In the wake of the catastrophic earthquake in central China last week, the western media has reported on the role that new media – blogs, mobile phones, and instant messages – have played in communicating news of the earthquake around China. These communications mark a vast change in the flow of information surrounding a disaster from previous disasters in China.
From Cara Anna of the Associated Press:
Almost nonstop, the uncensored opinions of Chinese citizens are popping up online, sent by text and instant message across a country shaken by its worst earthquake in three decades.
“Why were most of those killed in the earthquake children?” one post asked Thursday on FanFou, a microblogging site.
“How many donations will really reach the disaster area? This is doubtful,” read another.
China is now home to the world’s largest number of Internet and mobile phone users, and their hunger for quake news is forcing the government to let information flow in ways it hasn’t before.
A fast-moving network of text messages, instant messages and blogs has been a powerful source of firsthand accounts of the disaster, as well as pleas for help and even passionate criticism of rescue efforts.
“I don’t want to use the word transparent, but it’s less censored, an almost free flow of discussion,” said Xiao Qiang, a journalism professor at the University of California, Berkeley, and director of the China Internet Project, which monitors and translates Chinese Web sites.
China is well known for controlling the flow of information.
“We didn’t know that hundreds of thousands of lives passed away during the Tangshan earthquake in 1976 until many years after the disaster took place,” sociologist Zheng Yefu said in a commentary last week in the Southern Metropolis News.
But word about Monday’s magnitude 7.9 quake spread quickly on Web sites and microblogging services, in which users share short bursts of information through text and instant messages. The services also publish the messages online.
“It all depends on the users; we don’t edit it,” FanFou founder Wang Xin said. “We just gather their words together.”
A string of crises over the last few months — including crippling snowstorms and Tibetan protests — has taught the government a few lessons, Berkeley’s Xiao said.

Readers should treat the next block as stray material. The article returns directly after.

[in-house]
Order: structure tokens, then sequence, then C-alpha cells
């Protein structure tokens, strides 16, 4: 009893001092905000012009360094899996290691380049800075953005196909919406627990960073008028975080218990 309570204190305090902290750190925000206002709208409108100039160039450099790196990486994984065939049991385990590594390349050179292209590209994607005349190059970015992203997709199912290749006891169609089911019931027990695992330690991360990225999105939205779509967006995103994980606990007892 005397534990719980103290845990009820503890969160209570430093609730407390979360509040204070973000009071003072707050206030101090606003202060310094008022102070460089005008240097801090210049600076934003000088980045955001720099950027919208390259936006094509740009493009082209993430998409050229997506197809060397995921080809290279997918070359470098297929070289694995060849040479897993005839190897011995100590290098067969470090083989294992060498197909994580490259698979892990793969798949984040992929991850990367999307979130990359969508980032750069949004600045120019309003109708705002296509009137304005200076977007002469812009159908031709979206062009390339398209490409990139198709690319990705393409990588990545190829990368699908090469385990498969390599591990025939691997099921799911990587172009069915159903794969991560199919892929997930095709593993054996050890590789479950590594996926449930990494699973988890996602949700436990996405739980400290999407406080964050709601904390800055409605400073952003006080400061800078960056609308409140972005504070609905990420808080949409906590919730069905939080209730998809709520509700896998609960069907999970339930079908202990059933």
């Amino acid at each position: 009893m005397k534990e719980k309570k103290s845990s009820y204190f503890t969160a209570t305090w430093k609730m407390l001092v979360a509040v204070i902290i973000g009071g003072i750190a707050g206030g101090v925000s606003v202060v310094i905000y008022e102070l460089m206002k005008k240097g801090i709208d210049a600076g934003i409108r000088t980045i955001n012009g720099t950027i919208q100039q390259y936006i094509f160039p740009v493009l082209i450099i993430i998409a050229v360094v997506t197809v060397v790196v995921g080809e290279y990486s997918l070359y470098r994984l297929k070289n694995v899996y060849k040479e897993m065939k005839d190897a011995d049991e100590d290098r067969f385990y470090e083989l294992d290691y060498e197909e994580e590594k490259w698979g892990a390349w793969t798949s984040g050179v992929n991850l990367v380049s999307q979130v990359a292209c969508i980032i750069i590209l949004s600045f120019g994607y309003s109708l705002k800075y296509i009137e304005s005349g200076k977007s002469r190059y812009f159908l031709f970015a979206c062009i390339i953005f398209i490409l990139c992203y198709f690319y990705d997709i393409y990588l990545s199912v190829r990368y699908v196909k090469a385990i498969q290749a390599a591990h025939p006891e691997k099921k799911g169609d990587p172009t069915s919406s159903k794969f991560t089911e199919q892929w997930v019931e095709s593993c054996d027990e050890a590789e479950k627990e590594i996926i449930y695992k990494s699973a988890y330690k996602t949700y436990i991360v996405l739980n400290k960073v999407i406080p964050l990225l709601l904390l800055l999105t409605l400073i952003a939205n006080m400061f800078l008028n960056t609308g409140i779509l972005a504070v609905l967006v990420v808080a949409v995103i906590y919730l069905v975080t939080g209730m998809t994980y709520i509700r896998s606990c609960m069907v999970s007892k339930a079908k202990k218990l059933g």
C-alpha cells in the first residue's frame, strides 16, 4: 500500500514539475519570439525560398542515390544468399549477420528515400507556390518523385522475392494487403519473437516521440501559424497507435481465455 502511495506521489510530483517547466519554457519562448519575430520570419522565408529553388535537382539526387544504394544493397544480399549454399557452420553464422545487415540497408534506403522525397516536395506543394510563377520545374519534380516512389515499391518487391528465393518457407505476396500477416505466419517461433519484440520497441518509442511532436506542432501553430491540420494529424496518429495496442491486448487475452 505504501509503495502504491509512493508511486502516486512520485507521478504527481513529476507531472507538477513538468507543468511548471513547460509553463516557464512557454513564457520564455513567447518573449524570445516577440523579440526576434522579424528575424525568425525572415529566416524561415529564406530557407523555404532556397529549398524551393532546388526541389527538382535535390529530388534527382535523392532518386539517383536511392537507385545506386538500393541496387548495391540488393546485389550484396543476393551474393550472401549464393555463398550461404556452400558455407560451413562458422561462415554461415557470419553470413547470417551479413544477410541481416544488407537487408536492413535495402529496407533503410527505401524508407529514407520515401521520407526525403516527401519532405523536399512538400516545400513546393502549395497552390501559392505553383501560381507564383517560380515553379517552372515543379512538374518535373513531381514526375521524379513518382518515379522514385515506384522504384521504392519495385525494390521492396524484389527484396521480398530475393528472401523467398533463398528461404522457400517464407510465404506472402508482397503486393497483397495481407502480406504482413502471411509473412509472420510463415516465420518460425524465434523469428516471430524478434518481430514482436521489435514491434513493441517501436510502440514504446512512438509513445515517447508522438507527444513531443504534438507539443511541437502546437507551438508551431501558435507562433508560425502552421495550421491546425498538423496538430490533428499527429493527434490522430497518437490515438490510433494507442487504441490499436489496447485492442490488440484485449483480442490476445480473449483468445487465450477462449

Government officials held a rare, real-time online exchange with ordinary Chinese on Friday to answer angry questions about why so many schools collapsed in the quake.
“They understand better now that to react slowly or to cover up in the Internet age is a bad idea,” Xiao said in a telephone interview.
But the government is still monitoring the online conversation. Seventeen people have been detained since the earthquake, warned or forced to write apologies for online messages that “spread false information, made sensational statements and sapped public confidence,” the state-run news agency, Xinhua, reported Thursday.
Even as recently as the SARS crisis, the Chinese government did not seem to understand the beneficial role of an uncensored press. Instead of allowing the media to report on the public health crisis, Chinese officials censored reports of the disease. This new media, particularly text messages via mobile communications devices, exist in great degree outside of the government’s ability to censor. NDN has written about the impact these devices are having on Chinese political movements and the power of mobile bring about major societal changes – from governance to public health.
The impact that these mobile phones has on communications in China will be far reaching. The Chinese government has been realizing that a free(er) press and communications flow serves an important role in distributing reliable information in the wake of disasters. While the blogging and texting has been valuable, rumors circulated wildly in these unrestricted media. The introduction of these technologies to the information market in China will have a profound effect on its openness going forward, as new media will doubtless improve both government responsiveness and the ability of, and necessity for, traditional media to function.